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Old 17th November 2008, 06:39 PM   #21
richardksa
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I think it would be a good idea for Bri10s to find a British intercambio. In Seville, that should not be difficult.
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Old 17th November 2008, 08:10 PM   #22
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Intersting and amusing thread. Didn┤t realy think about these until I also spoke them outloud. The only one that temporarily puzzles me is when I hear 9/11 and I have to think about the month/day order between the UK and the States.
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Old 17th November 2008, 09:43 PM   #23
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Originally Posted by richardksa View Post
I think it would be a good idea for Bri10s to find a British intercambio. In Seville, that should not be difficult.

haha de verdad. one of my friends here is british (another auxiliar), but i dont see her that often, and haven't for a few weeks. otherwise, i dont normally hang out with brits, although i hear a lot of british english on the streets. my group of friends is otherwise representative of the UN though, jaja (my travel group this weekend consisted of germans, austrians mexicans, frenchies, belgians, slovenians, and italians!)

thanks for all the help! and i'm sure i'll have more doubts and need some more confirmation after work tomorrow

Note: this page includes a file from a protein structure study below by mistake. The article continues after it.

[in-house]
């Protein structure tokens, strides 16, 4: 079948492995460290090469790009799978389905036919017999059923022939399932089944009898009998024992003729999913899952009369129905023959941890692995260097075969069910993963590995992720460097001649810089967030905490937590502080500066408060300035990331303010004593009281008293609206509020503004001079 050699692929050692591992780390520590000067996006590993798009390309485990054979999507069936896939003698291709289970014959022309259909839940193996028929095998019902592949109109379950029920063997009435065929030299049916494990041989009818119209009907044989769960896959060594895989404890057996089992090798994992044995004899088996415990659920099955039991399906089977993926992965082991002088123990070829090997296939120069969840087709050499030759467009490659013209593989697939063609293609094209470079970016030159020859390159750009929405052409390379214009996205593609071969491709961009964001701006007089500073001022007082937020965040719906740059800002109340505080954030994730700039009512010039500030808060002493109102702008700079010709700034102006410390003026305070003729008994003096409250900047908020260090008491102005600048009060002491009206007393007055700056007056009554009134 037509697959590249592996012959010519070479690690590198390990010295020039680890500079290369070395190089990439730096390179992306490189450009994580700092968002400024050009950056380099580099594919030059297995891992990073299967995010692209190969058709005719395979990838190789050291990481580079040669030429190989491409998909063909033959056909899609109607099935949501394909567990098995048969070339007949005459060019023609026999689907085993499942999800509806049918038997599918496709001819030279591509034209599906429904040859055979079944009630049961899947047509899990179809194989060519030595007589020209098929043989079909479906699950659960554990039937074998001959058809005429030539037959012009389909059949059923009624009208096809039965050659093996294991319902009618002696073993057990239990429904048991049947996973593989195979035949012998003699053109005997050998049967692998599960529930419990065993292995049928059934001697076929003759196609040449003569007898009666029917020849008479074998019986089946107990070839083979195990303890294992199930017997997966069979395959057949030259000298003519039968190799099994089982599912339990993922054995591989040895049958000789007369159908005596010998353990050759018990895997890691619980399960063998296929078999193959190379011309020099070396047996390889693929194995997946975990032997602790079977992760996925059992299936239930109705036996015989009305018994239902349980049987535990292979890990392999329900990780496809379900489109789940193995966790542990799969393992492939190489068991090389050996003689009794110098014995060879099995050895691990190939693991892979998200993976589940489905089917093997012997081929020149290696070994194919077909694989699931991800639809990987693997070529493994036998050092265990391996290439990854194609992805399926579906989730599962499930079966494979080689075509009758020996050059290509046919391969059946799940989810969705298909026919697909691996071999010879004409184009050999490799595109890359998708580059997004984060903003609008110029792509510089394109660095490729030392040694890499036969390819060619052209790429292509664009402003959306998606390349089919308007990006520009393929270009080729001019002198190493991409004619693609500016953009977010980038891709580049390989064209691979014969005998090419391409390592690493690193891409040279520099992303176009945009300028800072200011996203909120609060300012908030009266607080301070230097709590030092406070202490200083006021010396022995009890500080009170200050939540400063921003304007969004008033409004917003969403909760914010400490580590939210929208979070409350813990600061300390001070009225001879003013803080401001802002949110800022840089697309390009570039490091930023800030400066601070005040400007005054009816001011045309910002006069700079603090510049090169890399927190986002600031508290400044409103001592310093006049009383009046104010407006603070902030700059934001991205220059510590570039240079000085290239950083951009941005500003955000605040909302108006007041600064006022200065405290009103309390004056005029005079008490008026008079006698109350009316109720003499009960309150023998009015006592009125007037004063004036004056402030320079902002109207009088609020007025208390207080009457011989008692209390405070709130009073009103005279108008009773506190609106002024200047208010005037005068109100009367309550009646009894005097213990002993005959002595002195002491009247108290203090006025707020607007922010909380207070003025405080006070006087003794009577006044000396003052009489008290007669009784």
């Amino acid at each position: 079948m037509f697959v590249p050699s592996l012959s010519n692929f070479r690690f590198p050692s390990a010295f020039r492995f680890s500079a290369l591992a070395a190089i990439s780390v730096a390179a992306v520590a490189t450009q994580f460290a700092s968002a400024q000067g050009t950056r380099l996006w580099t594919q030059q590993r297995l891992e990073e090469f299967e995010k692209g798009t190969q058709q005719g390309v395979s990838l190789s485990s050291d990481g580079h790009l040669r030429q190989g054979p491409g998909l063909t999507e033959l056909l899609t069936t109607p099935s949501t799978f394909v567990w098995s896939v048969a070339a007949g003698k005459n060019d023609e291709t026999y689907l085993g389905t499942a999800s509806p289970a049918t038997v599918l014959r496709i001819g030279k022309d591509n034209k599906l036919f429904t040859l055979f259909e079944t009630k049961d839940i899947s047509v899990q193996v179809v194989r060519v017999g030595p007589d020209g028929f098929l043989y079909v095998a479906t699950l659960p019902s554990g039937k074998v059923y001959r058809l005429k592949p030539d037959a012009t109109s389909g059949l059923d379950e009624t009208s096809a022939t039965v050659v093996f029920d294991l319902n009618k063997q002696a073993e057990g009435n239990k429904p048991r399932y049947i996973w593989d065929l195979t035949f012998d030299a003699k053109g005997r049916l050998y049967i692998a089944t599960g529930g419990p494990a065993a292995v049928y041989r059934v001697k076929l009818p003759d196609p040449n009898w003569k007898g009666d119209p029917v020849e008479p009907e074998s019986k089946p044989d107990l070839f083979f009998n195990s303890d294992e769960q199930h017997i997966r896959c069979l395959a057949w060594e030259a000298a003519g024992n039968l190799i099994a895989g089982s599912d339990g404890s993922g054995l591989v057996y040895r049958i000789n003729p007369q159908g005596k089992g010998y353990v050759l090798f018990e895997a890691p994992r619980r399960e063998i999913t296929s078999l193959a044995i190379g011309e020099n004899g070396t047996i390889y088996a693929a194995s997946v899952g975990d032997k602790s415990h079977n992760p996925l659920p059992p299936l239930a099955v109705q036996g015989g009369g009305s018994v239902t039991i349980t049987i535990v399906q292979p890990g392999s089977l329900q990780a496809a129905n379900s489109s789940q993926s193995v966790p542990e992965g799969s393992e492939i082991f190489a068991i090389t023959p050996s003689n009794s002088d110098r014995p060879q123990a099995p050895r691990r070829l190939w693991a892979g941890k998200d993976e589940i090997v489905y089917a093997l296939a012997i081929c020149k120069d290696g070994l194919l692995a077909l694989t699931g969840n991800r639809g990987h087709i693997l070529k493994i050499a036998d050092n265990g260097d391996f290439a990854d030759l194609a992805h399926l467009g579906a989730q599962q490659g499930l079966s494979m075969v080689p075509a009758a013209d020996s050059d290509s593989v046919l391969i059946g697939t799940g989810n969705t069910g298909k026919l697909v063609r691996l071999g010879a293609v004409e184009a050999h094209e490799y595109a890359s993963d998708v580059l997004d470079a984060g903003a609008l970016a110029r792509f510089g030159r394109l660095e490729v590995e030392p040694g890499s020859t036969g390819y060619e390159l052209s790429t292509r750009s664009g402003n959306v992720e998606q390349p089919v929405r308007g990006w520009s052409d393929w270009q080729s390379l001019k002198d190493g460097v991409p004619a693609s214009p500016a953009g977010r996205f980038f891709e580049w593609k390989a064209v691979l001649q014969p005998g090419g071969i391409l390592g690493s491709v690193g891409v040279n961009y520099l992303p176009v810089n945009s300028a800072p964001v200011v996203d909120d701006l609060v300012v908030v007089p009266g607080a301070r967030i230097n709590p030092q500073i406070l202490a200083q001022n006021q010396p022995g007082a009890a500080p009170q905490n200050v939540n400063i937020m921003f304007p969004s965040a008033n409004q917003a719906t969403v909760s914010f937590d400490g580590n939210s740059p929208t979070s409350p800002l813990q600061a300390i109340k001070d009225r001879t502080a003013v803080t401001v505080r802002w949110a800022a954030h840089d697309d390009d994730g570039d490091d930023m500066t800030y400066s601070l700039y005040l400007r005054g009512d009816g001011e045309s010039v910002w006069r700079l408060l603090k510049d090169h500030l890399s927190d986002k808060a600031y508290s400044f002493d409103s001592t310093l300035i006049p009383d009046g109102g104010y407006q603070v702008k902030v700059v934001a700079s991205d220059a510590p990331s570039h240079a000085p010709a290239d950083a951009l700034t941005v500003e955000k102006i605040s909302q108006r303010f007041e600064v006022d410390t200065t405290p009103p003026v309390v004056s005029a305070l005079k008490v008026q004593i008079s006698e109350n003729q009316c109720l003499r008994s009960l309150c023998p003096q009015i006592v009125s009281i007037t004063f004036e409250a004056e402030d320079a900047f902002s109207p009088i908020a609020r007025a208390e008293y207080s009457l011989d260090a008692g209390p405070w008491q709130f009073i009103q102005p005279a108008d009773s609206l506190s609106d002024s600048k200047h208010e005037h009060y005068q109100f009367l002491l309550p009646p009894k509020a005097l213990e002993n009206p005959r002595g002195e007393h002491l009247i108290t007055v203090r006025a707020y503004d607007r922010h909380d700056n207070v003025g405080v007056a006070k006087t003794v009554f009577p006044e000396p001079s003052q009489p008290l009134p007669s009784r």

ps....i loved the story about "knocking you up." i for sure would have had the same expression as the woman. oh, and i'm almost positive that this was just a really badly chosen idiom to teach...but you dont actually use the phrase "lets have a whale of a time" up there still, do you? my spanish friend said it to me last year, and i stared at him for a few seconds before cracking up
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Old 17th November 2008, 10:22 PM   #24
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Quote:
I remember writing dates with the month in Roman Numerals so that it was absolutely clear which number was which - for instance November 17, 2008 would be written 17-XI-2008. Is this still common?
I have seen that done in a multinational pharmaceutical company to prevent confusion and also in an a public forensic organisation.

Apart from those two examples - never. Makes sense though. I work for an American company and I tend to write dd mmm yy - e.g. 20 Nov 2008.
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Old 18th November 2008, 08:03 PM   #25
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To further confuse the on/in street argument - I would say that I live on London Road, but that I live in Cavendish Square.

Maybe I would live in a Lane, Alley, Way, Mead ....(I actually did live in Crofter's Mead).

But on a Street, Road, Mile, Avenue, ....

any more?
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Old 18th November 2008, 09:36 PM   #26
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[quote=Steve W;65073]To further confuse the on/in street argument - I would say that I live on London Road, but that I live in Cavendish Square. quote]


actually, i agree with you on that one, because a square is something you can live in the middle of. like, i used to live in plaza ruiz de alda here in sevilla. but i would always live on a street, avenue, road, way etc. hmmm
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Old 18th November 2008, 11:22 PM   #27
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i asked some friends, general concencus was they just say 'i live 'ern'(kinda grunt-y sound) highsted road' and kinda mumble it.

i know this isnt proper english but suppose its an answer to the question... whats happening to the youth of today!
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Old 19th November 2008, 04:29 AM   #28